BISMARCK — The North Dakota Senate overwhelmingly killed a bill to legalize recreational marijuana use in the state last week, but the issue may not be settled just yet.
The upper chamber's Delayed Bills Committee voted on Tuesday, March 30, to move forward a resolution to put pot legalization on the ballot in 2022. The proposal will still have to make it through the Senate and House before landing on the ballot. If voters eventually pass the measure, the Legislature would be constitutionally compelled to create the framework of an adult-use pot program.
Senate Majority Leader Rich Wardner, R-Dickinson, said many lawmakers fear that "a loud minority" of North Dakota voters will approve a citizen-initiated ballot measure to legalize recreational marijuana next year. Two pot advocacy organizations have stated their intentions to gather signatures and put measures on the ballot in 2022, including one that aims to cement legal cannabis in the state Constitution.
By putting a more conservative option for legalization on the ballot, the Republican-dominated Legislature would hope to avoid a voter-approved legalization plan that allows for homegrown pot plants and higher possession limits. The Legislature's resolution could allow lawmakers to build a pot program that mirrors one outlined in the 50-page bill that died in the Senate, Wardner said. That plan would have made it legal for adults 21 and over to buy and possess marijuana products in limited quantities and use them on private property.
"Sometimes the best defense is when you go on offense," said Wardner, a former football coach. "If it's voted down — yes, I like it. I don't want (recreational marijuana), but I'm not going to let the other two options be out there all by themselves."
Wardner said he's a supporter of passing the resolution, sponsored by Bismarck Republican Sen. Dick Dever, noting that the legislation would likely have more support in the Senate than the bill to legalize pot because it gives voters the choice.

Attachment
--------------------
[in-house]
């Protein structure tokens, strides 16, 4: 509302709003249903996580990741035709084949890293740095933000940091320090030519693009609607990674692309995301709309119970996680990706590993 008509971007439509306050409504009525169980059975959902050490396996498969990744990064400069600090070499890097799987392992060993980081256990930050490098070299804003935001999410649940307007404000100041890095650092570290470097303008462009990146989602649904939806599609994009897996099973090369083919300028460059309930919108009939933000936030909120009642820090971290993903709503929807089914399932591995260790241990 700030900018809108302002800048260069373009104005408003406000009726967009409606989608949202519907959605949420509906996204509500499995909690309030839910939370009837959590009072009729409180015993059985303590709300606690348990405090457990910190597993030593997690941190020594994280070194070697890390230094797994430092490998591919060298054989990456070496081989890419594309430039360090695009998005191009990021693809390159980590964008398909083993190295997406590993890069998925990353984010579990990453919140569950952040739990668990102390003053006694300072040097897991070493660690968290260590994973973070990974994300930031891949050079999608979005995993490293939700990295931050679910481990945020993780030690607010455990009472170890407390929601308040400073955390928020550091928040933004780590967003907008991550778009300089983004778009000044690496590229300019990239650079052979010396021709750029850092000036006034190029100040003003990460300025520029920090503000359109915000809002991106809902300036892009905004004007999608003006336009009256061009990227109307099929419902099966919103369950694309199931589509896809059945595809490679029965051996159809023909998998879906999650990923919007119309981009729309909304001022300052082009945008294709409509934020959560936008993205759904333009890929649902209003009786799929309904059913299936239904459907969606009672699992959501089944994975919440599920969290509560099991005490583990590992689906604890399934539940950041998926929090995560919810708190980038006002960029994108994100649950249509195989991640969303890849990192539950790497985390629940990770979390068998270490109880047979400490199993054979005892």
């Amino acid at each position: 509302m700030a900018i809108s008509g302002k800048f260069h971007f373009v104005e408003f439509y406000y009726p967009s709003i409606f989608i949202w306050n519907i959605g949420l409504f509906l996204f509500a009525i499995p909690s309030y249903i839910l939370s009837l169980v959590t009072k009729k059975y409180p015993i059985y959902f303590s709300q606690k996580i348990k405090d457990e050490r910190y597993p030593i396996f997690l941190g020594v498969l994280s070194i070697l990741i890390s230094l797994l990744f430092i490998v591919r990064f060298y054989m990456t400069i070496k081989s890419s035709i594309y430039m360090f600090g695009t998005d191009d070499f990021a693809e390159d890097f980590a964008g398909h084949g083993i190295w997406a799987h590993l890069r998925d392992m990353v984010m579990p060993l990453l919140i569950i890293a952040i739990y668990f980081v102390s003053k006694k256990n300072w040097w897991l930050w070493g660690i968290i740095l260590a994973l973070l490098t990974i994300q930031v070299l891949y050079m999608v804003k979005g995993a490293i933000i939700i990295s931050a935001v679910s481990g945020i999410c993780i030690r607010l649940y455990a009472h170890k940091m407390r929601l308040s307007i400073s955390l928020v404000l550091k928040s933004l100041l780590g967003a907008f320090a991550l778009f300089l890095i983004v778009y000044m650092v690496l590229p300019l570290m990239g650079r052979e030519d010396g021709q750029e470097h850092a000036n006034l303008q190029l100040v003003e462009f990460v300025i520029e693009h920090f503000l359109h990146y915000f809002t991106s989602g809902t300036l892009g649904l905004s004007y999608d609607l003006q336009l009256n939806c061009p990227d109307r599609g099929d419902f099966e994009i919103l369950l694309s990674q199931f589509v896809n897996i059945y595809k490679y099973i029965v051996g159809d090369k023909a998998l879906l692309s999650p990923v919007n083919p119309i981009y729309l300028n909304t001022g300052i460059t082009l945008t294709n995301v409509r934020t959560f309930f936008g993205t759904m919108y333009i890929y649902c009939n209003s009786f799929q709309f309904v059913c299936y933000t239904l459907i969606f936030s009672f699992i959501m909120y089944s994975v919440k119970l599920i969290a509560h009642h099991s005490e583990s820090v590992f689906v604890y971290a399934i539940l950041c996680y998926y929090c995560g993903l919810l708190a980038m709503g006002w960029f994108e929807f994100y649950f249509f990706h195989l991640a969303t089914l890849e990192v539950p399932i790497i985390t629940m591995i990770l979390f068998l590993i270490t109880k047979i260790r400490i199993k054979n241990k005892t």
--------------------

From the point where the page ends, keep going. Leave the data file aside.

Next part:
Dever, who also opposes marijuana use, said he would "never in a million years have guessed" that he'd be the sponsor of a resolution to legalize pot, but he thinks the public should have an up-or-down vote on the issue. He said he'd prefer to put it on the November general election ballot so more voters weigh in, but he acknowledged it would be best to put it on the spring primary ballot to rival the citizen-initiated constitutional measure.
Dave Owen, chairman of pro-pot group Legalize ND, slammed the resolution as a deeply flawed and disingenuous effort by lawmakers who have no intention of ever legalizing recreational pot.
Owen, whose organization plans to get a legalization measure on the ballot next year, said Dever's proposal fails to specify a timeline for establishing a pot program, an adult age at which pot would be legal or the allowance of dispensaries to sell the drug. As written, the resolution would allow the Legislature to legalize pot in 1,000 years only for people 99 and over, Owen argued, saying he hopes the Legislature will kill Dever's resolution unless it includes a provision to give shape to the program.
Even in the committee meeting Tuesday, lawmakers raised doubts about convincing voters the Legislature is making a sincere proposal to legalize pot.
"How are we going to get folks to vote for this, say we put it on the ballot, given that in the last week, we just proved that the Legislature doesn't have any appetite to deal with marijuana as it is?" asked Sen. Scott Meyer, a Grand Forks Republican who supported the legalization bill but voted against moving the resolution forward.
North Dakota lawmakers, generally known to be socially conservative, came closer to legalizing pot through the legislative process than many observers anticipated. Republican legislators who backed the legalization bill but disapprove of marijuana use said they needed to be proactive to preempt a problematic voter-approved legal pot program that the Legislature couldn't adjust.
The push to legalize the drug came several months after voters in neighboring South Dakota and Montana passed citizen-initiated ballot measures, leading North Dakota lawmakers to believe it could happen in the Peace Garden State next. However, the last time voters in the state got their say on the issue in 2018, the measure failed by a near 20-point margin.
Reporter Adam Willis contributed to this report.